I’m getting really bored of hearing the ‘but we haven’t got time to do digital’ refrain. So I thought I’d tell a little story of something which happened to me on Sunday which demonstrates the economic impact of not doing digital to a company I assume most of you will have heard of: See tickets.
There are three main protagonists in this tale, but a cast, quite literally, of thousands. The first is e-festivals. You might not have heard of them but in a world where every festival going has a discussion forum of its own, there is one festival which does not have a forum and thus e-festivals fills a customer driven hole. If you want to know anything at all about Glastonbury Festival, you go to the e-festivals forum, not the Glastonbury Festival official website because despite having Twitter streams and Facebook pages, online forums are a space they’ve decided not to enter for some reason. This may be a choice they’re currently regretting.
The second protagonist is Glastonbury Festival itself. For ease of reference we’ll use Emily Eavis as the reference person as she was very visible over last weekend in various places and thus self nominates as the face of Glastonbury Festival (she’s the founders daughter).
The final player is See tickets. Owned by Vivendi, trading since 2002 in its current for – they’re in the same space as Ticketmaster.
Pride before a fall
On Saturday Emily Eavis spoke to NME about the impending yearly disaster that had historically been Glastonbury Festival tickets going on sale. She said:
“We’ve got a new system which we’re trying out, and we’ve had assurance
from See Tickets that it is going to work well and be much more
efficient. All I can say is that we’ve done all that we can to try and
make it as quick as possible and not have people hanging on phone lines
And we all know where this is going, don’t we?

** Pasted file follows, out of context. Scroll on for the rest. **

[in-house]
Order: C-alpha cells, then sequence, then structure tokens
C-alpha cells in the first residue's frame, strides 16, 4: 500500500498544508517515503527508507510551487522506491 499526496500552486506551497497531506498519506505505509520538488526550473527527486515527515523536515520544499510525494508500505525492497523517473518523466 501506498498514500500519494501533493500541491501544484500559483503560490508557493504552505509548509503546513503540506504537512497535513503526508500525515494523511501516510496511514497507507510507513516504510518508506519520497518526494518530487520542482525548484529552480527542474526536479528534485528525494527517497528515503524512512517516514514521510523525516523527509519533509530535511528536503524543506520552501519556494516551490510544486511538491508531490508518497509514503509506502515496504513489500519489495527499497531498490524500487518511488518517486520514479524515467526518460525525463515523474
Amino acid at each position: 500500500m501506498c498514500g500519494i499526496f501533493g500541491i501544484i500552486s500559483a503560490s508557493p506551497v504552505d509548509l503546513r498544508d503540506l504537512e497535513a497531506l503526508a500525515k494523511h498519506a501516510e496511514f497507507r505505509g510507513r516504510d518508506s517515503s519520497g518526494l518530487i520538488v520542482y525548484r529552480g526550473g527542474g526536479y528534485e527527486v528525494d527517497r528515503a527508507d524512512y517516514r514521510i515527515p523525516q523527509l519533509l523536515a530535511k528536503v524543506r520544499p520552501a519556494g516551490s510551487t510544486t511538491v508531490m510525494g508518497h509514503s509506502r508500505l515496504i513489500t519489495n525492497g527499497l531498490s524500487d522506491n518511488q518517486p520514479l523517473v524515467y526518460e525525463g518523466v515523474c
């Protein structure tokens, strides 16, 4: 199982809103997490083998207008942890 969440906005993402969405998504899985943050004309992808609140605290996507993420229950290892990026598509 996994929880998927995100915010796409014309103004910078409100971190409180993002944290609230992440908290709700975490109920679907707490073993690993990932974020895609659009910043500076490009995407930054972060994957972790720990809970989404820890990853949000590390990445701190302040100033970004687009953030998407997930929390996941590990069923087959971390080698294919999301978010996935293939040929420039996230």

Sunday morning dawned. I, and what estimates mark as 1,999,999 other people hauled ourselves out of bed, consumed a lot of coffee, and tried to connect to glastonbury.seetickets.com which was the link which had been circulated by official sources prior to sales commencing.
Early warning systems
It was immediately quite clear something was wrong. Normally, once you get to the point where you’re seeing webpages and entering details and pressing a submit button on a webpage something quite neat has happened behind the scenes of the webpage. You’ve got what’s called a session ID and it tracks you through the process from end to end to ensure that no matter how many other people are trying to connect to the servers in the form of trying to get webpages to load, you will always be able to get to the end of your session once you’ve started it.
Those lucky enough to get just one of the 20 or more webpage tabs to connect (in our case across two laptops, a phone and an ipad) were finding that entering registration codes and postcodes of those wishing to pay for tickets were clicking on Submit and being thrown back out to the ‘page cannot be displayed’ error message. At this point I sent a message to @glastofest on Twitter mentioning that their new improved system seemed to actually be worse than the last one. I didn’t get a reply but I did get a lot of people replying who were in the same boat.
Eventually I decided to abandon clicking on reload buttons endlessly and popped over to e-festivals. This is where it gets really interesting.
It’s not what you know, it’s who you know